This might be the range most of us should expect to be in at an intake of 10,000 IU/d. This is the equivalent to the body’s own natural production through sun exposure.
There are other factors that may affect levels. For example, being overweight tends to reduce them. Excess cortisol production, from stress, may also reduce them.
~ Ned Kock from, http://healthcorrelator.blogspot.com/2010/12/what-is-reasonable-vitamin-d-level.html
…and some days this turns into a bit of a medical blog.
This is mostly a blog post for me, so the next time I search for Vitamin D I can find this article. When Vitamin D supplementation comes up, and I mention that I take 10,000 IU daily… people ask why? …and I cannot remember why. This article from 2010 is why; 10,000 IU is about how much vitamin D my body would make if I lived somewhere sunny and I was a life guard.
(Part 13 of 14 in series, John Briffa's "A Good Look at Good Health")
In this study, muscle function was assessed in a group of 12 individuals with known vitamin D deficiency. The assessment centred around timing the replenishment in the muscle of a substance known as phosphocreatine. Phosphocreatine is a key molecule in the production of energy (in the form of what is known as ATP) by tiny ‘powerhouses’ in the cells of our body known as mitochondria (pronounced my-toe-con-dree-ah). Shorter phosphocreatine replenishment times after activity are a sign of better mitochondrial function.
Vitamin D supplementation was found to lead to a significant reduction in phosphocreatine replenishment times, signalling an improvement in mitochondrial functioning. Fatigue ratings improved in all the study participants too.
~ John Briffa from, http://www.drbriffa.com/2013/03/18/vitamin-d-improves-energy-production-in-muscles-of-vitamin-d-deficient-people/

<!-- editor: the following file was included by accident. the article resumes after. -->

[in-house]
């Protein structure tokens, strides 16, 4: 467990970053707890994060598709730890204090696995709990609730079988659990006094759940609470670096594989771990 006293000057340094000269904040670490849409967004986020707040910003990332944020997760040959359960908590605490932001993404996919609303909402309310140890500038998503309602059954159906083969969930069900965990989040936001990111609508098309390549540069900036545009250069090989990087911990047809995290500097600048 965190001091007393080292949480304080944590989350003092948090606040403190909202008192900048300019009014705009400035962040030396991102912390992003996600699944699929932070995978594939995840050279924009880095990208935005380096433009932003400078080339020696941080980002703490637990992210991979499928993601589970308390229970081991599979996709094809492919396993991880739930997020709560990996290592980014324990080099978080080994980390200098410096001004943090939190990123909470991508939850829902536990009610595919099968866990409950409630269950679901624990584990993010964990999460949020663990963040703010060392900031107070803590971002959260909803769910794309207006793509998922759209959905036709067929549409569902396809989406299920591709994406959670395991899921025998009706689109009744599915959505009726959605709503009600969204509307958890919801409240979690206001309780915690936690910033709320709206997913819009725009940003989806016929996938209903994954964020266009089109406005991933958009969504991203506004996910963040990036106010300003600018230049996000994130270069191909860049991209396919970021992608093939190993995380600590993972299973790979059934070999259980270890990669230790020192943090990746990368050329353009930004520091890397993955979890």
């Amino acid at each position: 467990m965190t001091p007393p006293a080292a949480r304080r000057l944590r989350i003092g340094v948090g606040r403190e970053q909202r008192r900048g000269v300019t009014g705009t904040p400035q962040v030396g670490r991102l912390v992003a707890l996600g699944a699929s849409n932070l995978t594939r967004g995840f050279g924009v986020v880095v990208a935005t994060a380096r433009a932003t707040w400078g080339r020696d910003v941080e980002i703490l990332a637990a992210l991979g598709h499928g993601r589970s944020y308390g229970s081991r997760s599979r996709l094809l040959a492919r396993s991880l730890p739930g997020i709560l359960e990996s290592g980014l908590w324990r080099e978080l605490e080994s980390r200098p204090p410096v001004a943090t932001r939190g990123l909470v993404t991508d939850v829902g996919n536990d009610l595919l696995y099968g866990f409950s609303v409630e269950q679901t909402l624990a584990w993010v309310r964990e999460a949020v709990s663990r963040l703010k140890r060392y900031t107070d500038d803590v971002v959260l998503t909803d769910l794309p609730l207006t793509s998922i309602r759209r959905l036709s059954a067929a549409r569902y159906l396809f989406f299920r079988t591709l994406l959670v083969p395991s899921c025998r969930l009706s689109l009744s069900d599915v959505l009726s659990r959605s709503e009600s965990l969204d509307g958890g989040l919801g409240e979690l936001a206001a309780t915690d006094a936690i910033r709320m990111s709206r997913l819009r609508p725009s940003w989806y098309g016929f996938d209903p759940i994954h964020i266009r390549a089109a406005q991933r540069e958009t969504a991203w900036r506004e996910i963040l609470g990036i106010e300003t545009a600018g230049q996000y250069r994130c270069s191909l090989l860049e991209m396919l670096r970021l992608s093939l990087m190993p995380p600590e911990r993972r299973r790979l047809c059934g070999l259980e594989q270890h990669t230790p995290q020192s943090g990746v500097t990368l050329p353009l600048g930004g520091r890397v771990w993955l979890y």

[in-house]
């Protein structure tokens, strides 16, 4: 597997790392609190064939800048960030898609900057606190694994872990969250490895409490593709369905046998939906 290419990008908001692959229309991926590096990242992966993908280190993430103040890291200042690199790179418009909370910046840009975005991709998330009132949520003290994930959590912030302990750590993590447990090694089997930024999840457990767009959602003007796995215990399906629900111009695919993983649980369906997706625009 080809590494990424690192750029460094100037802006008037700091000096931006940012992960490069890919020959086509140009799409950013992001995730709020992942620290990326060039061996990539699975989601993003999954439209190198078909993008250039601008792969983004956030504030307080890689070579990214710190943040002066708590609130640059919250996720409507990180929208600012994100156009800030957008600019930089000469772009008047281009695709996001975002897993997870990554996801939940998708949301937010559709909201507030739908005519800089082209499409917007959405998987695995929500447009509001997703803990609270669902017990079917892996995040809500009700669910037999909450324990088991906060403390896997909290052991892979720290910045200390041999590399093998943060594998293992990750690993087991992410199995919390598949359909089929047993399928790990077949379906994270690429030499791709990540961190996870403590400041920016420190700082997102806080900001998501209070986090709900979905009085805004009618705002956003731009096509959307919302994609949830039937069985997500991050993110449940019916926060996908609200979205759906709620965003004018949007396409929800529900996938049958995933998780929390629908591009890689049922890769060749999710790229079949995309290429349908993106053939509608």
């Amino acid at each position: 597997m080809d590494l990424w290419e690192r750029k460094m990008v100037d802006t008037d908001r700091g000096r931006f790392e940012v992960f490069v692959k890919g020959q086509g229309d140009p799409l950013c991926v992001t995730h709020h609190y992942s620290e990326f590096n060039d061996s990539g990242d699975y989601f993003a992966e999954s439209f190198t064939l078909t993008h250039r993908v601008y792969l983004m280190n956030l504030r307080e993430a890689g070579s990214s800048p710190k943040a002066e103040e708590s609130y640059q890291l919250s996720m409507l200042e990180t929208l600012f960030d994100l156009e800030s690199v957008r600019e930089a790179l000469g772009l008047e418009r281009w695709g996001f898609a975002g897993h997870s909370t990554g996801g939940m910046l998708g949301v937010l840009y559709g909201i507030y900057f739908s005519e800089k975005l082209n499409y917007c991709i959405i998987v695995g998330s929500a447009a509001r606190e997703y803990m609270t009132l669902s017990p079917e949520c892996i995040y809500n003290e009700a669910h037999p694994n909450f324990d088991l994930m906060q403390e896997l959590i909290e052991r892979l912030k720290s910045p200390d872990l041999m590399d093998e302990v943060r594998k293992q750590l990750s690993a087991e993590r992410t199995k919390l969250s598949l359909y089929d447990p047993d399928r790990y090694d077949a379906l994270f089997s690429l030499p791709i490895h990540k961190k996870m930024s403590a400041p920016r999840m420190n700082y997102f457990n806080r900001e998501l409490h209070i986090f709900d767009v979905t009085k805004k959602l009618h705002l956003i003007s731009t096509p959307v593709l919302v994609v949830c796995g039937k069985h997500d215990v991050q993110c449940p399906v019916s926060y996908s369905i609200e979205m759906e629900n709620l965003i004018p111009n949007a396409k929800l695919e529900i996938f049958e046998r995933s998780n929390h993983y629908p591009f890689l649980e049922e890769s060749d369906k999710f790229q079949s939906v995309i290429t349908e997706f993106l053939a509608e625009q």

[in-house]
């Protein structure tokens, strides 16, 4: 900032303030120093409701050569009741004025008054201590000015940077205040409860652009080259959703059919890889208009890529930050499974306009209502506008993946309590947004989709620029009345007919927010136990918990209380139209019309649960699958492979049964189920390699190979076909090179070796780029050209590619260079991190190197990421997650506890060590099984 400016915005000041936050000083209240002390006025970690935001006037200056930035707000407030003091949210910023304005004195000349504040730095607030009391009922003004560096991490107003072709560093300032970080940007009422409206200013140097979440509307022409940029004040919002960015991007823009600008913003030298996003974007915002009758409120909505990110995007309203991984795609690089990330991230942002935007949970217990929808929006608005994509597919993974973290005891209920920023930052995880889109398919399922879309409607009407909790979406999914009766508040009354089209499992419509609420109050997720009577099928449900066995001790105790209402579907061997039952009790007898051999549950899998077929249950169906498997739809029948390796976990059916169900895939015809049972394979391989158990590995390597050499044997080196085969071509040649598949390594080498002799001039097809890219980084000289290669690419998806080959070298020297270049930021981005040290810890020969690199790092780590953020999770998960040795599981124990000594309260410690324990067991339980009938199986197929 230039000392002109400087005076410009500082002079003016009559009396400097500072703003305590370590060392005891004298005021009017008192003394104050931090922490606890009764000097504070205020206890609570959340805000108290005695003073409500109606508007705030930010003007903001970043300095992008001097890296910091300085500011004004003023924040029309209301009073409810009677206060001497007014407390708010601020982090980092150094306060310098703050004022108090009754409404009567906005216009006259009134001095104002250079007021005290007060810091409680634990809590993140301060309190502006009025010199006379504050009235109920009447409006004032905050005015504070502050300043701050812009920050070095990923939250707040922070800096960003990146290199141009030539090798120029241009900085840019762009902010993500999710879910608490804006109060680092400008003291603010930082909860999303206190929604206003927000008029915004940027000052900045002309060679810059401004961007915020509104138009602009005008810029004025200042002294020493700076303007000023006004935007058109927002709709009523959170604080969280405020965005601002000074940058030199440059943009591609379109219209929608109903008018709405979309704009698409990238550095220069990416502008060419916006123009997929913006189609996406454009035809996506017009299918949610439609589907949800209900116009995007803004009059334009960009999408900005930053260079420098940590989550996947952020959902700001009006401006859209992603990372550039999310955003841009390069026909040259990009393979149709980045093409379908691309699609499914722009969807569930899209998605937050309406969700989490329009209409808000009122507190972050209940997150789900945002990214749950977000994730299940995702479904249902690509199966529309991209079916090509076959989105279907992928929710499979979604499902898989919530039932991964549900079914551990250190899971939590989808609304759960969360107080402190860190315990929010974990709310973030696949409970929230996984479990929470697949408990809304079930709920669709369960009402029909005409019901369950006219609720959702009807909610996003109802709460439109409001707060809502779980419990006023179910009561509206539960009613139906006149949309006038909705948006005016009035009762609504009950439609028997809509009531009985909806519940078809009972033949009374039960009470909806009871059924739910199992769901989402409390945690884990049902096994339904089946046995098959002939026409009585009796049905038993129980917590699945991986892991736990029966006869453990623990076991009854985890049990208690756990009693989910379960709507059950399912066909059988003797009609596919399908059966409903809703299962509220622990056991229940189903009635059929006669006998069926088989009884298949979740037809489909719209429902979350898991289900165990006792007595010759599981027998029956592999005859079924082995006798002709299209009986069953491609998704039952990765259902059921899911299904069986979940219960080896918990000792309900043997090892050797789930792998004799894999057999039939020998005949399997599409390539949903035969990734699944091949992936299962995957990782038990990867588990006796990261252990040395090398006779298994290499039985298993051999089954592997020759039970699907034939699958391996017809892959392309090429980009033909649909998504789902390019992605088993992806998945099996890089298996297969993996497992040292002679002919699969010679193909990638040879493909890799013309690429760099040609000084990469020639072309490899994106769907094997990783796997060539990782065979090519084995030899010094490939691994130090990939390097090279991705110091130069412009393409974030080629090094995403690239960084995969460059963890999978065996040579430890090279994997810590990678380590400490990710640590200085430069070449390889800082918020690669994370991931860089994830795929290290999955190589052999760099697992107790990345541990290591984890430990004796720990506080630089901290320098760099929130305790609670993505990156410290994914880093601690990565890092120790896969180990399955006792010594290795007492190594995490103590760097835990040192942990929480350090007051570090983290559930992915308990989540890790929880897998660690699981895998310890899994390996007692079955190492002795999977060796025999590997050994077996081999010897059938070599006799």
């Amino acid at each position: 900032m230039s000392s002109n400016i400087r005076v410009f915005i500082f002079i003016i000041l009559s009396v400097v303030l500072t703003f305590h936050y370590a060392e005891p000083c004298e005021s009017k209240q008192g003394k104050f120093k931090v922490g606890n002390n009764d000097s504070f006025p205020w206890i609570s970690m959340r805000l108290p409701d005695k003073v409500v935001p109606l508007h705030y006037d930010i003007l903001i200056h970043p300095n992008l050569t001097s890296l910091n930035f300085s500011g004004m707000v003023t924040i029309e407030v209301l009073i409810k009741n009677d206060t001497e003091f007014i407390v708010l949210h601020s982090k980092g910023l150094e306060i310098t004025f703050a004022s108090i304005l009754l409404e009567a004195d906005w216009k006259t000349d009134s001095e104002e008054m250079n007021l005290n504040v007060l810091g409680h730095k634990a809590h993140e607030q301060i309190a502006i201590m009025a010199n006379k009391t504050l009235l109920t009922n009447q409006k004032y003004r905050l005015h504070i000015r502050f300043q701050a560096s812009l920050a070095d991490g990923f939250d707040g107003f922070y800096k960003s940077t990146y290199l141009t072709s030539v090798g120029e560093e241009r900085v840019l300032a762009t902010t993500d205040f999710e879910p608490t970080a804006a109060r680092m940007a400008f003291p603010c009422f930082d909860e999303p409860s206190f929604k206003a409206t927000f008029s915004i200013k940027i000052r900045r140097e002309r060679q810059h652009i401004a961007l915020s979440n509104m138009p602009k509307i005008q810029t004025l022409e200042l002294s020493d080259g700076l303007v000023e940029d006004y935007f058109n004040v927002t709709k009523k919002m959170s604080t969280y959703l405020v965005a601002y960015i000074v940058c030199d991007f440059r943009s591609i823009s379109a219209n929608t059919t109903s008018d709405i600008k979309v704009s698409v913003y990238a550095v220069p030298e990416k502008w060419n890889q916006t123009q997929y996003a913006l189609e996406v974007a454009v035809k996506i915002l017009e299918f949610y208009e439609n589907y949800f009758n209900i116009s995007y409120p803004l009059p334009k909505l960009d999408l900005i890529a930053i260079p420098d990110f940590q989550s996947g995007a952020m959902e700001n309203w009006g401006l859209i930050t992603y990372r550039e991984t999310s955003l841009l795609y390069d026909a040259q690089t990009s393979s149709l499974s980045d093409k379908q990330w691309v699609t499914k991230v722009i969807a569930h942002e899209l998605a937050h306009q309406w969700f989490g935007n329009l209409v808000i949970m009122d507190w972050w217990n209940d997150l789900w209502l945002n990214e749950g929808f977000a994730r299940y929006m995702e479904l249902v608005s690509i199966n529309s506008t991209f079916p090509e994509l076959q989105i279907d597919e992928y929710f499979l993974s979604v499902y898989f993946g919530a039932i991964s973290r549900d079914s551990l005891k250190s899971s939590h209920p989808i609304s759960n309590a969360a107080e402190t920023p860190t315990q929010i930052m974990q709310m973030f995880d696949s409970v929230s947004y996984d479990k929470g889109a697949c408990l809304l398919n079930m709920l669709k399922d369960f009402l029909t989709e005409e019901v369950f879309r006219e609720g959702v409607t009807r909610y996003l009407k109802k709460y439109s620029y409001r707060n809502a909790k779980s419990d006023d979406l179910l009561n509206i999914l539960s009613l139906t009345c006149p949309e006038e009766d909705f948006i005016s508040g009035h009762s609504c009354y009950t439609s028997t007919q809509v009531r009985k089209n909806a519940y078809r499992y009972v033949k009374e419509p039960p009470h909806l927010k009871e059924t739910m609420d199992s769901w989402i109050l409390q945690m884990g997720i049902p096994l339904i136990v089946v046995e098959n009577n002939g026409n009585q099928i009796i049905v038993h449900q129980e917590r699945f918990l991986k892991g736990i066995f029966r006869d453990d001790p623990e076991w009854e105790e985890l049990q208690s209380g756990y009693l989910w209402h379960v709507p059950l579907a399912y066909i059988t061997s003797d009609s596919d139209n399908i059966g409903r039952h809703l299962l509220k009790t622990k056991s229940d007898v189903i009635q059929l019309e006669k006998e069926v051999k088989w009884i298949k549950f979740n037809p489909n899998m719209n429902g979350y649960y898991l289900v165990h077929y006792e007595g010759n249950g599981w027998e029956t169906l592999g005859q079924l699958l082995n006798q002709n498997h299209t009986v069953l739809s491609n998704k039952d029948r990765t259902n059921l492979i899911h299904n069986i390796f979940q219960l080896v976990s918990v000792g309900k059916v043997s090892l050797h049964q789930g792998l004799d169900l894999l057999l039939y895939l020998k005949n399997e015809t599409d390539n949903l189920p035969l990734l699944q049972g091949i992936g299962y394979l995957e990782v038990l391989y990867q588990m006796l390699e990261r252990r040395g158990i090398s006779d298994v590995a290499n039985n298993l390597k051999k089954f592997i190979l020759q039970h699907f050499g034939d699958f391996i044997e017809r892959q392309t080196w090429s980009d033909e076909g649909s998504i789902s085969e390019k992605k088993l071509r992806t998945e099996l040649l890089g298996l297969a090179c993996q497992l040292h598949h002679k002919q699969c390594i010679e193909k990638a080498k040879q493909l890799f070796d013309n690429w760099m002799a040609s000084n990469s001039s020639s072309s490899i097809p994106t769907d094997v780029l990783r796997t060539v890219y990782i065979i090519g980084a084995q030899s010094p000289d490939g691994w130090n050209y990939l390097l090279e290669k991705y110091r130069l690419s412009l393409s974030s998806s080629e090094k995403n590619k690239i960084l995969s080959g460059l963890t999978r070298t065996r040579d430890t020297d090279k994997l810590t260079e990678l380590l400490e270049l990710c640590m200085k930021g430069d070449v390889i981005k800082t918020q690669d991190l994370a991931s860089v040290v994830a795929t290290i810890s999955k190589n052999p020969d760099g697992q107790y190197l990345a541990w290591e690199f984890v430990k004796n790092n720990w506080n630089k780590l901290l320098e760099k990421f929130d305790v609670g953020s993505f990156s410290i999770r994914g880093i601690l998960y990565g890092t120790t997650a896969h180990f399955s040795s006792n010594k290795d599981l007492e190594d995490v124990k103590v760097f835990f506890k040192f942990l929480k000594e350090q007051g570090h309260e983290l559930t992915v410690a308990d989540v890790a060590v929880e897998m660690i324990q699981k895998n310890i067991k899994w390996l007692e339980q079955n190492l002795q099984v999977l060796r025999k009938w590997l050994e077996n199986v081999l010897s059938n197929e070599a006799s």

The more I read, the more I believe that Vitamin D is a keystone for my health and progress. I believe that getting more sun exposure (walking, running, and Parkour outside), combined with taking vitamin D supplements has enabled a lot of other successes: Better sleep, better immune system functioning, better mood (ever hear of “Seasonal Affliction Disorder”?) and now, some evidence that it really does affect the performance of your mitochondria — your cells little power-houses.
(Part 54 of 72 in series, My Journey)
I think it may be the sun exposure.
When I started Parkour, I wasn’t even aware that I was generally UNhappy. But I sure did notice that everyone I met WAS happy. At first I just marked this down to “everyone is young”, and I set about simply enjoying training and playing with a mob of fun people.
Then, slowly, I realized I was becoming happy.
Now sure, some of this has to be due to my changing — some life-style changes, some dietary, some weight, some exercise, etc. But the more I’ve been reading, the more I’m inclined to blame some of it on the sun.
You see, it’s been shown that Vitamin D supplementation works wonders, and I’d bet that getting my Vitamin D the natural way is even better.